PRIVATE EQUITY IS KNOWN for taking over, cleaning house, and making the targeted company more efficient to increase profitability. Therefore, retirement plans and planning aren’t pressing priorities, but a fiduciary responsibility still exists, which means opportunity for Brent Sheppard.
“We have a strategic program focused on partnering with middle-market private equity companies, particularly the ones taking majority control of a company,” Sheppard, a partner with Marlton, New Jersey-based Cadence Financial Management, explains. “We provide fiduciary guidance and support through and after the M&A process when they’re acquiring new portfolio companies.”
Plans range from $1 million to $40 million in size, with an average of approximately $10 million.
“It helps the private equity firms in knowing they have someone competent protecting their partners and their board,” he adds. “But importantly, it’s a good thing to get the employees of the portfolio companies saving for retirement and having somebody in there to advocate for that benefit.”
In 2018, Sheppard and the Cadence team assisted a private equity firm with an asset purchase of a manufacturing company, which resulted in a spin-out of certain employees and their retirement plan balances.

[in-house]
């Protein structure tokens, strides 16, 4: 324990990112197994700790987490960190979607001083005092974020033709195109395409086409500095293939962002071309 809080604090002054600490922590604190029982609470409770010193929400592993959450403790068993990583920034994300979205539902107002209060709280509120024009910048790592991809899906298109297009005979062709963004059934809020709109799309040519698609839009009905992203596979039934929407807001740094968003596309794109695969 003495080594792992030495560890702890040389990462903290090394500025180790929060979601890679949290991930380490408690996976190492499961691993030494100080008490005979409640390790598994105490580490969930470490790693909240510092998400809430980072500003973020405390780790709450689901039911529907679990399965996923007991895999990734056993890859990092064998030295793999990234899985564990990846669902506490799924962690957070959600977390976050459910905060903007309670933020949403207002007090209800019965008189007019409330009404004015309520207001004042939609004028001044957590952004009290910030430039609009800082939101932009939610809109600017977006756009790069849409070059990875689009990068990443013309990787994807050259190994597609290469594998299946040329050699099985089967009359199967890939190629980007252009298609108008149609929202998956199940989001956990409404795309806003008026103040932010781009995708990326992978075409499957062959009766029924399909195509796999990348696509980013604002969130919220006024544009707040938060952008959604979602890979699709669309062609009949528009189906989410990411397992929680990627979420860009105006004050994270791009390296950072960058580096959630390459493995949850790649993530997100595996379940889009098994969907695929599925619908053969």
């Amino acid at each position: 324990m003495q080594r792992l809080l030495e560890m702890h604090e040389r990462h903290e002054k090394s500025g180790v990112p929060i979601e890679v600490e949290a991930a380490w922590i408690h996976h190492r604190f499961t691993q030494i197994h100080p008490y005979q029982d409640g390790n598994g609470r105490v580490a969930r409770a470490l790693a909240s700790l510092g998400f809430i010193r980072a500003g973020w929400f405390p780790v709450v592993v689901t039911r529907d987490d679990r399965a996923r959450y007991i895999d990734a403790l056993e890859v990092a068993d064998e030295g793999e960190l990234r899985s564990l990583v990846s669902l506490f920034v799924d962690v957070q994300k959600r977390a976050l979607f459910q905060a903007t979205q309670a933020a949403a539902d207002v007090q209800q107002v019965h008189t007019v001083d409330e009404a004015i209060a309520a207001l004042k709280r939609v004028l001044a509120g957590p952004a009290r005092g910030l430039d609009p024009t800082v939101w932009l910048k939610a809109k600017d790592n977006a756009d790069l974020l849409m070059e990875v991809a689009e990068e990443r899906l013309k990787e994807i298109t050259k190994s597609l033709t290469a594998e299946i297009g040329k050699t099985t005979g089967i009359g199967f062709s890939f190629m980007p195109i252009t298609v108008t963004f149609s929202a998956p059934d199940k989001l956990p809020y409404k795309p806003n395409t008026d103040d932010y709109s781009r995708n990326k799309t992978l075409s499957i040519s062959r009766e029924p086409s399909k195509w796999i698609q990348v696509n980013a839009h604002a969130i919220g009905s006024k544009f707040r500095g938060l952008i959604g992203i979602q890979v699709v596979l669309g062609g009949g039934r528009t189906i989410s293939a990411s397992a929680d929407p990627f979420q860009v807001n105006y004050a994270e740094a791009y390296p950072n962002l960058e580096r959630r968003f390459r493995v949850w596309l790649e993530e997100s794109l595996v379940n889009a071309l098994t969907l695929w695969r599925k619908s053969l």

“After due diligence on the larger plan, we realized that the smaller subset of employees under the new entity could benefit from a new vendor and overhauled investment line up, resulting in significant fee savings when compared with the larger plan from which they were spun out,” Sheppard explains.
A year of employee group and one-on-one meetings did little to increase participation, and a lack of employer match once the spin-out was complete also didn’t help.
However, in late 2019, Sheppard was notified that the company saved some money on their health benefit spend, which they now wanted to apply to their retirement plan.
“We ran several plan design optimizations for a new match and settled on a formula that maximized the targeted employer spend while incentivizing employees to save a higher percentage of their pay. The employer also took on all retirement plan expenses, such as recordkeeping and advisory fees.”
They also implemented automatic enrollment with an automatic escalation to capture the full match, spread across 6%, and an employee education campaign was rolled out a month before the changes were implemented.
“We could feel some initial push back from employees,” Sheppard notes. “But once they were taken through a full education program on retirement savings, coupled with employer dollars and direct financial advisor support, the changes caught on.”
The results were impressive, to say the least—the plan went from a 36% participation rate to over 97% participation in the month following the changes. Roughly a year later, it’s holding steady at a 95% participation rate.
“Profitability is up for this year, which is more good news, and the company will likely increase the match and add a profit-sharing component as well,” Sheppard concludes. “The partners and board of the private equity firm can sleep well at night, knowing there are proper delegation and oversight of the company’s fiduciary obligations to sponsor a retirement plan.”
Brent Sheppard is a partner and financial advisor with Marlton, New Jersey-based Cadence Financial Management.